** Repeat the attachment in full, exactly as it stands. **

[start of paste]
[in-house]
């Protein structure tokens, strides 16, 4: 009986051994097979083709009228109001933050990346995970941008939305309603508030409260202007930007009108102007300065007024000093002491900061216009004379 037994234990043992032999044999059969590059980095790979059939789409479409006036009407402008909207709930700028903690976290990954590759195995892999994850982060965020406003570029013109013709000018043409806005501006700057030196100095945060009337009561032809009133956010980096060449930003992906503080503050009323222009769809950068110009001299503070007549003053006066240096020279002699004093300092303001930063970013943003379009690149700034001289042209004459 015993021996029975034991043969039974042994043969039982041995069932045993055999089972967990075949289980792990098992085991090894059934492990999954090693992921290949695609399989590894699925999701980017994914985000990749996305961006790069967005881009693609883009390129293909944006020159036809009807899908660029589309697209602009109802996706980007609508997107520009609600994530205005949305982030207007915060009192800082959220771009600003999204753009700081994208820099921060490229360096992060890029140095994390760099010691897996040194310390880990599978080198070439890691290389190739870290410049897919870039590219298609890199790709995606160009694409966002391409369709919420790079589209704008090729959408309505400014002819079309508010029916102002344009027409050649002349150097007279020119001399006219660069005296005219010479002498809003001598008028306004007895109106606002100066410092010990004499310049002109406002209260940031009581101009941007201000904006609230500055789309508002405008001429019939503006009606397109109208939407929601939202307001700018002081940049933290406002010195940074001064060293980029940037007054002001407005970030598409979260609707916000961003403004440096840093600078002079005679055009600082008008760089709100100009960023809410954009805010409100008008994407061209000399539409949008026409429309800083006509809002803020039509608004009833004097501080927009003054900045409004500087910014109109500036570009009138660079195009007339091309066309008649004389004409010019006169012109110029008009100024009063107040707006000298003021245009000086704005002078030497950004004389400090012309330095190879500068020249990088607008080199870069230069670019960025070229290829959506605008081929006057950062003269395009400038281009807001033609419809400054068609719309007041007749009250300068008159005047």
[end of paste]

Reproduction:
[in-house]
């Protein structure tokens, strides 16, 4: 009986051994097979083709009228109001933050990346995970941008939305309603508030409260202007930007009108102007300065007024000093002491900061216009004379 037994234990043992032999044999059969590059980095790979059939789409479409006036009407402008909207709930700028903690976290990954590759195995892999994850982060965020406003570029013109013709000018043409806005501006700057030196100095945060009337009561032809009133956010980096060449930003992906503080503050009323222009769809950068110009001299503070007549003053006066240096020279002699004093300092303001930063970013943003379009690149700034001289042209004459 015993021996029975034991043969039974042994043969039982041995069932045993055999089972967990075949289980792990098992085991090894059934492990999954090693992921290949695609399989590894699925999701980017994914985000990749996305961006790069967005881009693609883009390129293909944006020159036809009807899908660029589309697209602009109802996706980007609508997107520009609600994530205005949305982030207007915060009192800082959220771009600003999204753009700081994208820099921060490229360096992060890029140095994390760099010691897996040194310390880990599978080198070439890691290389190739870290410049897919870039590219298609890199790709995606160009694409966002391409369709919420790079589209704008090729959408309505400014002819079309508010029916102002344009027409050649002349150097007279020119001399006219660069005296005219010479002498809003001598008028306004007895109106606002100066410092010990004499310049002109406002209260940031009581101009941007201000904006609230500055789309508002405008001429019939503006009606397109109208939407929601939202307001700018002081940049933290406002010195940074001064060293980029940037007054002001407005970030598409979260609707916000961003403004440096840093600078002079005679055009600082008008760089709100100009960023809410954009805010409100008008994407061209000399539409949008026409429309800083006509809002803020039509608004009833004097501080927009003054900045409004500087910014109109500036570009009138660079195009007339091309066309008649004389004409010019006169012109110029008009100024009063107040707006000298003021245009000086704005002078030497950004004389400090012309330095190879500068020249990088607008080199870069230069670019960025070229290829959506605008081929006057950062003269395009400038281009807001033609419809400054068609719309007041007749009250300068008159005047």